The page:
Moving into his current collection, Elephants & Butterflies, we heard a trio: "Cars Poetica," "Peaches or Plums," and "UPS Next Day Air."  I hope you see the humor in the titles alone.  There was much chuckling in the audience, and yet, the poems were as well crafted as any I've heard or read lately.  The play of sound and rhythm added to the comedy in a deft way.  I loved Parker's intro to the UPS poem.  He mentioned that he once had a mail carrier who was a 'slacker.'  As someone who used to wait on the mail for any good news regarding a submission, I can relate, completely, to waiting on the mail.

We got one more poem before Parker moved on to his recently released novel, Whale Man.  He labeled the poem "morally bad" because the speaker accidentally sees a colleague's exposed breast (through a gap in her dress) and is titillated.  Parker said that he wanted to explore whether writing a less than moral speaker made him a less than moral poet.  It's an interesting query.  While the novel was interesting and laced with as much humor as the poems, it didn't hold my attention as much, but that is more my issue than any issue with the novel.  I simply find myself losing my ability to focus on fiction these days.  The plague of such submersion in poetry, perhaps?

The second half of the playlist began with two list poems, a form that Parker admonished us all not to write, having become cliche as a form itself.  And so, these poems were a test for Parker, and I think he passed with flying colors.  In "18 Ways to Consider a Neighbor Whose Holiday Lights Stay Up All Year," we get "3. This is how he treats his body," "6. He is spelling something into space," and "15.  Like lamps lit for all those husbands lost at sea."  In "22 Reasons to Return to the Store," he weaves in Greek mythology with "4. I looked for Eurydice in every aisle."  The myth returned in the latter part of the poem, but I missed capturing the line.

Finally, we had "Family Math," a poem that plays on numbers, mathematics, and relationships.  Then, Parker ended with the last poem from Elephants & Butterflies and the last poem from his forthcoming collection.  What I loved is that he stated that he did this purely for himself because he wanted to see and hear them side by side.

In the Q&A, there was a lot of great information.  Including:
~ dramatic monologues:  somebody has to be listening within the poem, "elastic identity issues"
~ Parker's work is sound driven, "banging a couple of words together to make ear sparks"
~ rhyme throws the reader back up into a previous moment in the poem (doh! I almost struck myself in the forehead; this is so obvious and yet I've never heard it put this way and never thought of it myself)
~ comedy is a formal problem that requires a lot of hard work; it allows the writer to be ultra-serious without killing the reader; he's really trying to make himself laugh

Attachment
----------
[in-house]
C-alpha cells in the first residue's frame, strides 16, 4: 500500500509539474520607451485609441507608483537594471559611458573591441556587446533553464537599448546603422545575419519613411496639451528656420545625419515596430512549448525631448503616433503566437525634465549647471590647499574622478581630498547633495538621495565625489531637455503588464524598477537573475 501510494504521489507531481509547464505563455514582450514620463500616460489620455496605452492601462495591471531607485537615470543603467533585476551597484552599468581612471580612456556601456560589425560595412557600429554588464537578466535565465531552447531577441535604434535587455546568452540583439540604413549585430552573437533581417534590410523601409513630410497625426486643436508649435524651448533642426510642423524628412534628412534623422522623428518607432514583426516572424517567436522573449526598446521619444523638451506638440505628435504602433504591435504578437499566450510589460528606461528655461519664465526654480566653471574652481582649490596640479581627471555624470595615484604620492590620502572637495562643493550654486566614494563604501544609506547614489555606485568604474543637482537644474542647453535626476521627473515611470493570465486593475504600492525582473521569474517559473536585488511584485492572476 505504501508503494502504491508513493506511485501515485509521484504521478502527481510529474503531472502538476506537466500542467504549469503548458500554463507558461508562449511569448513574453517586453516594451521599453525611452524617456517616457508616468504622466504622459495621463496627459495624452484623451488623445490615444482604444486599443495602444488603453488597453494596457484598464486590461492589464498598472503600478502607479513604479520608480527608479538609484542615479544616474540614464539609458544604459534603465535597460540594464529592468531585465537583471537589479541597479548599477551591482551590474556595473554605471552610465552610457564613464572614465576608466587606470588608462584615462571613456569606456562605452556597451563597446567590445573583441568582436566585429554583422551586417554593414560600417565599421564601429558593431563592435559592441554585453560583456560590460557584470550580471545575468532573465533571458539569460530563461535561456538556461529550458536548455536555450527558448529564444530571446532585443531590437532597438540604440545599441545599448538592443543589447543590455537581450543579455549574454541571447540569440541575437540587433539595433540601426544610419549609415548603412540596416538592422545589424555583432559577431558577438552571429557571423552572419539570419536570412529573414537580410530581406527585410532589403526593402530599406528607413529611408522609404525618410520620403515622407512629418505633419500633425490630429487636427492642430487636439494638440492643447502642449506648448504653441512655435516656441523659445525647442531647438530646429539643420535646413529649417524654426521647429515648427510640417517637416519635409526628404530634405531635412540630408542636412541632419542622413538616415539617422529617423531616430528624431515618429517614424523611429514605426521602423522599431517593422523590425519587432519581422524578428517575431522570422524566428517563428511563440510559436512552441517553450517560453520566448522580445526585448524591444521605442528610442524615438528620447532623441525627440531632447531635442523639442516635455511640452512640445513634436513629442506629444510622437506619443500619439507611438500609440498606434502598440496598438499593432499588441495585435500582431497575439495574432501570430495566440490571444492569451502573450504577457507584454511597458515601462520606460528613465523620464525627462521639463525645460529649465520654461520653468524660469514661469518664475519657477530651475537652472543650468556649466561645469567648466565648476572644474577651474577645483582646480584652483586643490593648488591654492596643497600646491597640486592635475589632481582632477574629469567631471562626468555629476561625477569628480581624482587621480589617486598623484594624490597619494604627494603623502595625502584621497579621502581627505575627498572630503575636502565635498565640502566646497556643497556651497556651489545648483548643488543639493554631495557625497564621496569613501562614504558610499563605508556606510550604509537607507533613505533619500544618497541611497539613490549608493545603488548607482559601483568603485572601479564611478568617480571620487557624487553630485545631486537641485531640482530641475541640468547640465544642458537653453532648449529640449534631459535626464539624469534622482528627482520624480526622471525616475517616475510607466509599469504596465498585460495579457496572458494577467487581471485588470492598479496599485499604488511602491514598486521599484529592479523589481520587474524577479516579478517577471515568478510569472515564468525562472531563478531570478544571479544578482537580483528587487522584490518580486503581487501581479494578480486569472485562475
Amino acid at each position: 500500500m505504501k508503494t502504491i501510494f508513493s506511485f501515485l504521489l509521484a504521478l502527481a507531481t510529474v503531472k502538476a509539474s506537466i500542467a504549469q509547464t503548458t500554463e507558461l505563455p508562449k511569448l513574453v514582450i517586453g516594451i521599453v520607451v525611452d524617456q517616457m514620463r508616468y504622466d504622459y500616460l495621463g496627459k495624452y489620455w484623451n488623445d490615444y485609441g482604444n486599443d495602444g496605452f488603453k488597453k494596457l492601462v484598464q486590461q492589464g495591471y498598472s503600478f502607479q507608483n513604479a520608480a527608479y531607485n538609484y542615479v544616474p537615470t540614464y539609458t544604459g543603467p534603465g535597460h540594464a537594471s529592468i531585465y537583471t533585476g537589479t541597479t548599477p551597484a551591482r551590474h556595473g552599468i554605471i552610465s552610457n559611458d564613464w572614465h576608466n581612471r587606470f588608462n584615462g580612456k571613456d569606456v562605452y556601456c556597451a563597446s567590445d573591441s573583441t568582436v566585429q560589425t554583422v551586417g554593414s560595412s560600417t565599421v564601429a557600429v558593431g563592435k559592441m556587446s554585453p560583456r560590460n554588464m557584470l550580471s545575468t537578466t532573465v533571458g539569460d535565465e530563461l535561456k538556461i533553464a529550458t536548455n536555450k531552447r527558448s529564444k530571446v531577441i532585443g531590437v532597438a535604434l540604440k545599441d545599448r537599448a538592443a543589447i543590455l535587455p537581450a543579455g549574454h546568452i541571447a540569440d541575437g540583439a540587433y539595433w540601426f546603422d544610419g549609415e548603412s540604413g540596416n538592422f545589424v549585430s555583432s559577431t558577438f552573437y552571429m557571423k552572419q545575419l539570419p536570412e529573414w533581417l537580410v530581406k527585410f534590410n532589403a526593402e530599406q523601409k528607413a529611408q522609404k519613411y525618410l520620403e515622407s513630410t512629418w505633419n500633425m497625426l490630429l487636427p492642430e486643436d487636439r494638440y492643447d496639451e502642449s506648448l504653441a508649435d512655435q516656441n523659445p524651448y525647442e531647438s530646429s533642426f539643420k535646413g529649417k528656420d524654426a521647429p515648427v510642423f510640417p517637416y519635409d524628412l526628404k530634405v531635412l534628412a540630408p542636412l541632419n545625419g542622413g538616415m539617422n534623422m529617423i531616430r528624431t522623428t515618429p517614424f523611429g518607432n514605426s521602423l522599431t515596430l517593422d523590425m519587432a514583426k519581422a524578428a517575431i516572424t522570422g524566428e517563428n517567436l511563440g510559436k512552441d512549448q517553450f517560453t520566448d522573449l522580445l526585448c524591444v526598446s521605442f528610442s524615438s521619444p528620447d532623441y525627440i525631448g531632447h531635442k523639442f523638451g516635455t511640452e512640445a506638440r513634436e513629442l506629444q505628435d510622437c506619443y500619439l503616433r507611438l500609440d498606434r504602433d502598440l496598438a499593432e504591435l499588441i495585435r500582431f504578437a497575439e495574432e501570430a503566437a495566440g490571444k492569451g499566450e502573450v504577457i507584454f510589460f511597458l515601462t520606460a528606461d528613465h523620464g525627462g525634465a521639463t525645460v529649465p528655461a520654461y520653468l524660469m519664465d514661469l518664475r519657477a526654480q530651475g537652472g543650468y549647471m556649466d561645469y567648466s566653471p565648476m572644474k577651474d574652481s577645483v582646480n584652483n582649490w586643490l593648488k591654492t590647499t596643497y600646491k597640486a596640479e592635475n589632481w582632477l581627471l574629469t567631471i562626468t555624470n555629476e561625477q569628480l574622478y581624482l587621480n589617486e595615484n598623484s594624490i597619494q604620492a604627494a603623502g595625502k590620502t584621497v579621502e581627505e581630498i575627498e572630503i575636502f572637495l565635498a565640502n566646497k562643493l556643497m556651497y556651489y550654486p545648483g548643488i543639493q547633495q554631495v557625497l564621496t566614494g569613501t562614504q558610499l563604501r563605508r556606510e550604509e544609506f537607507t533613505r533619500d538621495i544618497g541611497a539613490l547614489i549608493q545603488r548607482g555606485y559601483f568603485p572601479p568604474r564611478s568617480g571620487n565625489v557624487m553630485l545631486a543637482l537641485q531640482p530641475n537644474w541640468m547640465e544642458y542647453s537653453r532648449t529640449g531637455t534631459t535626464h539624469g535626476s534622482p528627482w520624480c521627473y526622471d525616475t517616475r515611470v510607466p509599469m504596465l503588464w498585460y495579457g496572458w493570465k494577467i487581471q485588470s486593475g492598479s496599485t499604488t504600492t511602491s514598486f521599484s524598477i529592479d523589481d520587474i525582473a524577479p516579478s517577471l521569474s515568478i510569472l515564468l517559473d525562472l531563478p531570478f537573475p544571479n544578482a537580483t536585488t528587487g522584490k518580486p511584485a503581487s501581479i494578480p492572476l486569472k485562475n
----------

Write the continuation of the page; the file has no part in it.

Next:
~ the lived life vs. the imagined life; Parker makes up 90% of the details of the poem b/c nobody wants to read about the boring life of a straight, middle-class, middle-aged, white guy; is a passionate liar

If you like your poems witty and sprinkled through with comedy, seek out the work of Alan Michael Parker, and I doubt you'll be disappointed.

Friday, April 15, 2011

Friday Draft: A New Saint Poem

61º ~ the aftermath of last night’s storms still on the windows and in the gray-white sky, tornado warnings at 2:00 a.m., huge trees down around town, power outages abound, several houses with trees through roofs, our house unscathed

I’m drafting this post in Word because our cable/internet has been knocked out by the storm.  Last night, before the storms, I attended Alan Michael Parker’s reading at Hendrix college (expect more on that later).  Our styles are quite divergent, as his relies on a piercing wit and poems laced with humor, but still, the evening energized me and reminded me that there are so many diverse voices in poetry today. 

Last night before bed, I flipped through the journal to the page where I’d pasted the notes from my trip up north a few weeks back.  It’s just a list of nouns that I associate with the Midwest, but I thought it would be good to get things simmering.  I’ve been wanting to write a barn poem, perhaps as a haunting or cautionary tale, as barns hold some fear, for me, that I’d like to explore.  So, I went to bed with that.

Sleep was interrupted by the above mentioned tornado threat and I wasn’t sure what frame of mind I’d be in come the morning.  While both C. and I were a bit slow to start today, and my normal routine was a bit mixed-up due to oversleeping, I’m happy to say that I did write a draft.  Yippee.

I sat down at a newly organized desk, with everything removed except my journal and my packet of poems in progress.  Feeling sluggish, I began by reading over the two tales I am still revising.  (I’m happy to report that all of the other tales are out there in the world looking for a home.)  I did some tweaking to the two poems and felt satisfied.  I cast about for how to begin a new draft.  I flipped back to my Midwest words and settled on the barn.  After drafting two pages of barn memories, trying to capture this feeling of darkness, dampness, and danger, nothing clicked.  Sigh. 

Nevertheless, I persevere.